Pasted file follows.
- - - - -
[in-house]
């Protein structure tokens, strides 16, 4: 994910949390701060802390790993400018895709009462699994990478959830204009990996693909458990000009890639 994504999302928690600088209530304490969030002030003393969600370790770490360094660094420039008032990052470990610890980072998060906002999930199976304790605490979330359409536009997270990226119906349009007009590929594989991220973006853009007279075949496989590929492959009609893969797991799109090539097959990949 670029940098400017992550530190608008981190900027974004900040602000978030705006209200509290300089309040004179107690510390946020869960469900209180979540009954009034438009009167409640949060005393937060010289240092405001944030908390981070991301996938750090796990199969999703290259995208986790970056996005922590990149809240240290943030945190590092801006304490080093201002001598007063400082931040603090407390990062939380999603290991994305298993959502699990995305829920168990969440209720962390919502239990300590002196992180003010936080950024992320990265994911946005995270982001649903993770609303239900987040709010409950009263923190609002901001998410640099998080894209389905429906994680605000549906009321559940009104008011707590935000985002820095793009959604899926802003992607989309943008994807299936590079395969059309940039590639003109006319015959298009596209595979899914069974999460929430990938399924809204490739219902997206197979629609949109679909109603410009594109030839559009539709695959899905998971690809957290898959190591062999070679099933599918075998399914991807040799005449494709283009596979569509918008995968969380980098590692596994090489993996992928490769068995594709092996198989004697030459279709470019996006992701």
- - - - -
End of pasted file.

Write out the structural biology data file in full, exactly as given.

[in-house]
């Protein structure tokens, strides 16, 4: 994910949390701060802390790993400018895709009462699994990478959830204009990996693909458990000009890639 994504999302928690600088209530304490969030002030003393969600370790770490360094660094420039008032990052470990610890980072998060906002999930199976304790605490979330359409536009997270990226119906349009007009590929594989991220973006853009007279075949496989590929492959009609893969797991799109090539097959990949 670029940098400017992550530190608008981190900027974004900040602000978030705006209200509290300089309040004179107690510390946020869960469900209180979540009954009034438009009167409640949060005393937060010289240092405001944030908390981070991301996938750090796990199969999703290259995208986790970056996005922590990149809240240290943030945190590092801006304490080093201002001598007063400082931040603090407390990062939380999603290991994305298993959502699990995305829920168990969440209720962390919502239990300590002196992180003010936080950024992320990265994911946005995270982001649903993770609303239900987040709010409950009263923190609002901001998410640099998080894209389905429906994680605000549906009321559940009104008011707590935000985002820095793009959604899926802003992607989309943008994807299936590079395969059309940039590639003109006319015959298009596209595979899914069974999460929430990938399924809204490739219902997206197979629609949109679909109603410009594109030839559009539709695959899905998971690809957290898959190591062999070679099933599918075998399914991807040799005449494709283009596979569509918008995968969380980098590692596994090489993996992928490769068995594709092996198989004697030459279709470019996006992701």